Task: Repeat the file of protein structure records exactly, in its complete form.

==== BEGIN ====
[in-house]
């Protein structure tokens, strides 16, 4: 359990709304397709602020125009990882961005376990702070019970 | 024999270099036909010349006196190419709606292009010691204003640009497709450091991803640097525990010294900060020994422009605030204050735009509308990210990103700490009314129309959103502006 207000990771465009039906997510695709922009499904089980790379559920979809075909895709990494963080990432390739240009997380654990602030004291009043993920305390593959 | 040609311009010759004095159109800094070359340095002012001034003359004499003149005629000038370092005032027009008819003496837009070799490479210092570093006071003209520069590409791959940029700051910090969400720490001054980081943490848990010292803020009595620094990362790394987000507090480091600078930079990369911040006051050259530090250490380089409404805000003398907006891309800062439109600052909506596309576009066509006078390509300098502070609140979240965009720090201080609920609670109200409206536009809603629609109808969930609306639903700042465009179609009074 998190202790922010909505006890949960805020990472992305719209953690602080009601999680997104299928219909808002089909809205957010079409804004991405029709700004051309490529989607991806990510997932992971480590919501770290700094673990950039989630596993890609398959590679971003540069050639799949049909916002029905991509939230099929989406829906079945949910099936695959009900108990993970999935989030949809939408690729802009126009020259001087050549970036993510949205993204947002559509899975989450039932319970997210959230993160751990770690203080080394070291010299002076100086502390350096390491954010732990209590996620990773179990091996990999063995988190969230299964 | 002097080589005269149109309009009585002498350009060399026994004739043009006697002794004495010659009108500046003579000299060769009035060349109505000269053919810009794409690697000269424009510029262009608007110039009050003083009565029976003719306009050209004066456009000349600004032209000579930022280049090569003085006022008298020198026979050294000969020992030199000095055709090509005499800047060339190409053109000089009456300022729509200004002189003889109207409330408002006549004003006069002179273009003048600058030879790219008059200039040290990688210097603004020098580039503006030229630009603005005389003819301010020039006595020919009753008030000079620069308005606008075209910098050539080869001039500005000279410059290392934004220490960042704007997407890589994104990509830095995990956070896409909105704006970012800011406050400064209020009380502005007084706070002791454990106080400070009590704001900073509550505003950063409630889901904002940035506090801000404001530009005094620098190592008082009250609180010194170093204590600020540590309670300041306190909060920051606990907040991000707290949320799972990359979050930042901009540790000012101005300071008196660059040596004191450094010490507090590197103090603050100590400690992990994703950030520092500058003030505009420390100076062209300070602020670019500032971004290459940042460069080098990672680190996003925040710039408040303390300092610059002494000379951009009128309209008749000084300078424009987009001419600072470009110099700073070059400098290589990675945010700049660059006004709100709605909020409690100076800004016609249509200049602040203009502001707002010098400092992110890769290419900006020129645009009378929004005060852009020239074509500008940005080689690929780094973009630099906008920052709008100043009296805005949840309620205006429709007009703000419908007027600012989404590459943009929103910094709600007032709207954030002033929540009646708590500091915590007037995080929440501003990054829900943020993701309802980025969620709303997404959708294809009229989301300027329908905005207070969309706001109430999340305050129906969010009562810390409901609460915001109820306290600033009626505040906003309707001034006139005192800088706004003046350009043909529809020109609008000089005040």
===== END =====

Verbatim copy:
[in-house]
């Protein structure tokens, strides 16, 4: 359990709304397709602020125009990882961005376990702070019970 | 024999270099036909010349006196190419709606292009010691204003640009497709450091991803640097525990010294900060020994422009605030204050735009509308990210990103700490009314129309959103502006 207000990771465009039906997510695709922009499904089980790379559920979809075909895709990494963080990432390739240009997380654990602030004291009043993920305390593959 | 040609311009010759004095159109800094070359340095002012001034003359004499003149005629000038370092005032027009008819003496837009070799490479210092570093006071003209520069590409791959940029700051910090969400720490001054980081943490848990010292803020009595620094990362790394987000507090480091600078930079990369911040006051050259530090250490380089409404805000003398907006891309800062439109600052909506596309576009066509006078390509300098502070609140979240965009720090201080609920609670109200409206536009809603629609109808969930609306639903700042465009179609009074 998190202790922010909505006890949960805020990472992305719209953690602080009601999680997104299928219909808002089909809205957010079409804004991405029709700004051309490529989607991806990510997932992971480590919501770290700094673990950039989630596993890609398959590679971003540069050639799949049909916002029905991509939230099929989406829906079945949910099936695959009900108990993970999935989030949809939408690729802009126009020259001087050549970036993510949205993204947002559509899975989450039932319970997210959230993160751990770690203080080394070291010299002076100086502390350096390491954010732990209590996620990773179990091996990999063995988190969230299964 | 002097080589005269149109309009009585002498350009060399026994004739043009006697002794004495010659009108500046003579000299060769009035060349109505000269053919810009794409690697000269424009510029262009608007110039009050003083009565029976003719306009050209004066456009000349600004032209000579930022280049090569003085006022008298020198026979050294000969020992030199000095055709090509005499800047060339190409053109000089009456300022729509200004002189003889109207409330408002006549004003006069002179273009003048600058030879790219008059200039040290990688210097603004020098580039503006030229630009603005005389003819301010020039006595020919009753008030000079620069308005606008075209910098050539080869001039500005000279410059290392934004220490960042704007997407890589994104990509830095995990956070896409909105704006970012800011406050400064209020009380502005007084706070002791454990106080400070009590704001900073509550505003950063409630889901904002940035506090801000404001530009005094620098190592008082009250609180010194170093204590600020540590309670300041306190909060920051606990907040991000707290949320799972990359979050930042901009540790000012101005300071008196660059040596004191450094010490507090590197103090603050100590400690992990994703950030520092500058003030505009420390100076062209300070602020670019500032971004290459940042460069080098990672680190996003925040710039408040303390300092610059002494000379951009009128309209008749000084300078424009987009001419600072470009110099700073070059400098290589990675945010700049660059006004709100709605909020409690100076800004016609249509200049602040203009502001707002010098400092992110890769290419900006020129645009009378929004005060852009020239074509500008940005080689690929780094973009630099906008920052709008100043009296805005949840309620205006429709007009703000419908007027600012989404590459943009929103910094709600007032709207954030002033929540009646708590500091915590007037995080929440501003990054829900943020993701309802980025969620709303997404959708294809009229989301300027329908905005207070969309706001109430999340305050129906969010009562810390409901609460915001109820306290600033009626505040906003309707001034006139005192800088706004003046350009043909529809020109609008000089005040």